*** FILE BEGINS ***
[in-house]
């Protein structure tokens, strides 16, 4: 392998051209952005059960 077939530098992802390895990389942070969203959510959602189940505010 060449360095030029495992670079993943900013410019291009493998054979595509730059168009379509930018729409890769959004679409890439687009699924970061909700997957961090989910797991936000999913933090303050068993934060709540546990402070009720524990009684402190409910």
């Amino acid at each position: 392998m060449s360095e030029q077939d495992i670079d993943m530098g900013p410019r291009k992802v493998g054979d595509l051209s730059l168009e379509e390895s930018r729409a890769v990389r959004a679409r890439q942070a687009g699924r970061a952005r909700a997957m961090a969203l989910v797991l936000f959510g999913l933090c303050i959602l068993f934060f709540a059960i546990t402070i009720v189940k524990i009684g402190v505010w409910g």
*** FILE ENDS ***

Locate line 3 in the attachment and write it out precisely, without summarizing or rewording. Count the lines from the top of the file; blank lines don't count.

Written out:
């Amino acid at each position: 392998m060449s360095e030029q077939d495992i670079d993943m530098g900013p410019r291009k992802v493998g054979d595509l051209s730059l168009e379509e390895s930018r729409a890769v990389r959004a679409r890439q942070a687009g699924r970061a952005r909700a997957m961090a969203l989910v797991l936000f959510g999913l933090c303050i959602l068993f934060f709540a059960i546990t402070i009720v189940k524990i009684g402190v505010w409910g």